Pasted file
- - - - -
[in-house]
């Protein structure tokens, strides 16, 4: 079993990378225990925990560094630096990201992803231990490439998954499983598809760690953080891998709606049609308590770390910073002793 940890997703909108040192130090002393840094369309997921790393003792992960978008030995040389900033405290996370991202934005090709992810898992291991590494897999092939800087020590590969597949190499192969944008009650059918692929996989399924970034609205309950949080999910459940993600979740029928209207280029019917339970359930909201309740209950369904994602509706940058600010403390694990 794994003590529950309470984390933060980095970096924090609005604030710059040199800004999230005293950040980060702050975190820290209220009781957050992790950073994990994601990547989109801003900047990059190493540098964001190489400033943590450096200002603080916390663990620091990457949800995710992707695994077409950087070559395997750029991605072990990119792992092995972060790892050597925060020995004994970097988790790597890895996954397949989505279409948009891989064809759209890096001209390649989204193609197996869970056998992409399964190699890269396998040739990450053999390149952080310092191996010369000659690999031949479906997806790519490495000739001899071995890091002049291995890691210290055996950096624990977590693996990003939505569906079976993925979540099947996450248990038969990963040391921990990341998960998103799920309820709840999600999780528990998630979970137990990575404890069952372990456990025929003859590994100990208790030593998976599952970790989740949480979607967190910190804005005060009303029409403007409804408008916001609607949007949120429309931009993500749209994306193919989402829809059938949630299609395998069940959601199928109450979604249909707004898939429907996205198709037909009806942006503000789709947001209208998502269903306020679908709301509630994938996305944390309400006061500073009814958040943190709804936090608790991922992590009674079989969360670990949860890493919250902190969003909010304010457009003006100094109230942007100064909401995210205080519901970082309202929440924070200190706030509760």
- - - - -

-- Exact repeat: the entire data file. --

[in-house]
């Protein structure tokens, strides 16, 4: 079993990378225990925990560094630096990201992803231990490439998954499983598809760690953080891998709606049609308590770390910073002793 940890997703909108040192130090002393840094369309997921790393003792992960978008030995040389900033405290996370991202934005090709992810898992291991590494897999092939800087020590590969597949190499192969944008009650059918692929996989399924970034609205309950949080999910459940993600979740029928209207280029019917339970359930909201309740209950369904994602509706940058600010403390694990 794994003590529950309470984390933060980095970096924090609005604030710059040199800004999230005293950040980060702050975190820290209220009781957050992790950073994990994601990547989109801003900047990059190493540098964001190489400033943590450096200002603080916390663990620091990457949800995710992707695994077409950087070559395997750029991605072990990119792992092995972060790892050597925060020995004994970097988790790597890895996954397949989505279409948009891989064809759209890096001209390649989204193609197996869970056998992409399964190699890269396998040739990450053999390149952080310092191996010369000659690999031949479906997806790519490495000739001899071995890091002049291995890691210290055996950096624990977590693996990003939505569906079976993925979540099947996450248990038969990963040391921990990341998960998103799920309820709840999600999780528990998630979970137990990575404890069952372990456990025929003859590994100990208790030593998976599952970790989740949480979607967190910190804005005060009303029409403007409804408008916001609607949007949120429309931009993500749209994306193919989402829809059938949630299609395998069940959601199928109450979604249909707004898939429907996205198709037909009806942006503000789709947001209208998502269903306020679908709301509630994938996305944390309400006061500073009814958040943190709804936090608790991922992590009674079989969360670990949860890493919250902190969003909010304010457009003006100094109230942007100064909401995210205080519901970082309202929440924070200190706030509760």